MSJC Launches Fall 2020 Semester Mostly Online


Mt. San Jacinto College (MSJC) began its Fall 2020 semester on Monday, Aug. 17, with thousands of students enrolled in online classes amid the ongoing COVID-19 pandemic.

About 98 percent of MSJC’s courses are online this fall to help further reduce the spread of COVID-19. Hands-on courses – Career Education classes in automotive, nursing and diagnostic medical sonography (DMS), for example – will be held on MSJC campuses when necessary.

“We wish we could welcome all of our students back to our campuses right now,” said Dr. Roger Schultz, MSJC Superintendent/President. “We ordered our campuses closed on March 13 because of COVID-19, and for the health and safety of our students, faculty and staff, we’ll remain mostly closed for the foreseeable future. Hopefully, we can welcome back our students in person soon.”

As of Monday, a total of 15,630 students had enrolled for the fall semester at MJSC.

MSJC DMS (Diagnostic Medical Sonography) Department Chair Tracy Francis welcomes students during the first day of the fall semester after taking their temperatures to maintain a safe learning environment amid the COVID-19 pandemic. The Career Education class is one of the few that will be held in person this semester. About 98 percent of courses are being held online this fall as a result of the COVID-19 pandemic.

Those interested in attending MSJC should call (951) 639-5313 or visit

Among the new offerings to student this fall is the MSJC Apprenticeship program, which is focusing on automotive this semester.

Companies with auto maintenance and repair facilities are helping students who are looking for a career while wishing to learn necessary skills through a combination of structured on-the-job training and related classroom instruction at MSJC.

The apprenticeship provides a vital supplement to the training that MSJC’s automotive program offers to students, said Bob Pensiero, MSJC Automotive Instructor.

The automotive program is designed to give MSJC students the vast technical knowledge required by essential workers and plenty of hands-on experience with a wide variety of diagnostic and repair procedures. The apprenticeship provides the student with the opportunity to get one-on-one training from a professional technician in real-world situations.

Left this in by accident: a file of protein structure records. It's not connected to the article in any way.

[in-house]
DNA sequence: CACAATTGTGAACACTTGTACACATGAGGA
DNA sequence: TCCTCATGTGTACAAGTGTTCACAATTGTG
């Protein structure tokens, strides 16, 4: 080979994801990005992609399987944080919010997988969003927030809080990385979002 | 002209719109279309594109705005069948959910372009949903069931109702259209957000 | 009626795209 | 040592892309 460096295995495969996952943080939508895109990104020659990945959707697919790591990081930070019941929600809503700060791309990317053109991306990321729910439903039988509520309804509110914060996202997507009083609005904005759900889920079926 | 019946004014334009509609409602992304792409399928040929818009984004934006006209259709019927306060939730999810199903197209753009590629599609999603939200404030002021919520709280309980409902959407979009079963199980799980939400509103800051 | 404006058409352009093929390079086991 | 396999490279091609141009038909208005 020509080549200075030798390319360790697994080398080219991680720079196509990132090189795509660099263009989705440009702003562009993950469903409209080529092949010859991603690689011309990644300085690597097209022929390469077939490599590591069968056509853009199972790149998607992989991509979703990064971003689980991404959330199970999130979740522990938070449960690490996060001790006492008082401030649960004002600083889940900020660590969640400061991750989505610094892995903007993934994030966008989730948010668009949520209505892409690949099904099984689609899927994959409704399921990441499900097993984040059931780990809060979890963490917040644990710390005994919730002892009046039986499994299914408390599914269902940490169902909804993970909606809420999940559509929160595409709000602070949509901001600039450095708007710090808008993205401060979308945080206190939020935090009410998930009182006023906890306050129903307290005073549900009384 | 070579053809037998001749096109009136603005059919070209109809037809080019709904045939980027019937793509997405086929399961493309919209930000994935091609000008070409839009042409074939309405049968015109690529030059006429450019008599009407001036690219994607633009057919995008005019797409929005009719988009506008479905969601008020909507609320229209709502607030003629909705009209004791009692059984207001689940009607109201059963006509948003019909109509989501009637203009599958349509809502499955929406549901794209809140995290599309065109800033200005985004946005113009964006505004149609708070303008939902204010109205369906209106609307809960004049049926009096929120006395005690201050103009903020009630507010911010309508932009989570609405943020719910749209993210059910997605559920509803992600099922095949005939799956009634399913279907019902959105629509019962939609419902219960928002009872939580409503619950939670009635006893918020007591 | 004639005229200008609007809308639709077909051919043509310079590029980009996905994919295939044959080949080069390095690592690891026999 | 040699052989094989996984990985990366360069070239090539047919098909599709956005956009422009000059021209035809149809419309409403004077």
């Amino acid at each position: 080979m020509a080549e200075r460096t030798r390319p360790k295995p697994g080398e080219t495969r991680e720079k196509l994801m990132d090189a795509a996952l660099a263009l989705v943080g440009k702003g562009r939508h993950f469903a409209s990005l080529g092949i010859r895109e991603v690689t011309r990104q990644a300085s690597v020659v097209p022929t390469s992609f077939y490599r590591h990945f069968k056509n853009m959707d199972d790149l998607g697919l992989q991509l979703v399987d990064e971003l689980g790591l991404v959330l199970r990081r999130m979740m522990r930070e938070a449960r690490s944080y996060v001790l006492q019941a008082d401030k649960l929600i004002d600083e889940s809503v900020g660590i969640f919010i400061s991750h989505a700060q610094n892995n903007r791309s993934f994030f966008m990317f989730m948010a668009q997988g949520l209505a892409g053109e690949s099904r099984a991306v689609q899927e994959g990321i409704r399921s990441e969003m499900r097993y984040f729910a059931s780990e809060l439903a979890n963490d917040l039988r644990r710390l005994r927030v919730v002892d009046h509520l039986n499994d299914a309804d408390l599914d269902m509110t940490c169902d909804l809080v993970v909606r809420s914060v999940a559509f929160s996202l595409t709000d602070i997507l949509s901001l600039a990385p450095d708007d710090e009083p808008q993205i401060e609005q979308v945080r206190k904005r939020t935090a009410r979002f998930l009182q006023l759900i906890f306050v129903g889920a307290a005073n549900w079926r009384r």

James Comehn, 20, of San Jacinto, wears a mask and observes social distancing markers while he orders books at the MSJC bookstore on the first day of the fall semester. Comehn, a computer science major at Cal State San Marcos, is taking some MSJC classes he needs to fulfill requirements at the four-year institution.

“This allows the employer to ‘test drive’ a potential employee, which provides the student who participates in the apprenticeship with a major advantage over other potential applicants to be hired on a permanent basis,” Pensiero said.

Students and employers interested in participating in the MSJC Apprenticeship program should email [email protected].

Mt. San Jacinto College serves about 27,000 students annually in a district covering 1,700 square miles from the San Gorgonio Pass to Temecula, with campuses in San Jacinto, Menifee, Banning and Temecula.

In May 2020, Mt. San Jacinto College awarded a record-breaking 3,554 degrees and certificates to 1,958 graduates.

Ruby Aquino of Menifee takes scans of a student-patient for hands-on practice while they’re partitioned by a plastic curtain as safety precaution for industry preparedness and safety during the COVID-19 pandemic. The Diagnostic Medical Sonography (DMS) class is one of the few that will be held in person this semester. About 98 percent of courses are being held online this fall as a result of the COVID-19 pandemic.


Find your latest news here at the Hemet & San Jacinto Chronicle


Please enter your comment!
Please enter your name here

Share post:

Subscribe to The Hemet & San Jacinto Chronicle


More like this

Judge rules Donald Trump defrauded banks, insurers while building real estate empire

A judge has ruled that Donald Trump committed fraud for years while building the real estate empire that catapulted him to fame and the White House. Judge Arthur Engoron, ruling Tuesday in a civil lawsuit brought by New York’s attorney general, found that the former president and his company deceived banks, insurers and others by massively overvaluing his assets and exaggerating his net worth to make deals and secure financing.

Column: Reagan gave Americans hope. Trump offers venom and lies

The Republican Party will hold a presidential candidate debate at the Ronald Reagan library Wednesday. It’s a bad fit. The GOP’s modern idol is exactly the opposite of Reagan in personality and character. For upbeat Reagan, America was a “shining city on the hill.” For whining Donald Trump, it’s a waste bin for venom and lies.

California lawmakers vote to ban mandatory evictions for arrested tenants

State lawmakers approved legislation late Wednesday that would bar mandatory evictions or exclusion for California tenants and their families based on criminal histories or brushes with law enforcement. Assembly Bill 1418 combats local policies known as “crime-free housing” that can require landlords to evict tenants for arrests or prohibit landlords from renting to those with prior convictions.

California governor signs law raising taxes on guns and ammunition to pay for school safety

California will ban people from carrying firearms in most public places while doubling the taxes on guns and ammunition sold in the state under two new laws Gov. Gavin Newsom signed Tuesday that will test the limits of the U.S. Supreme Court’s new standard for interpreting the Second Amendment.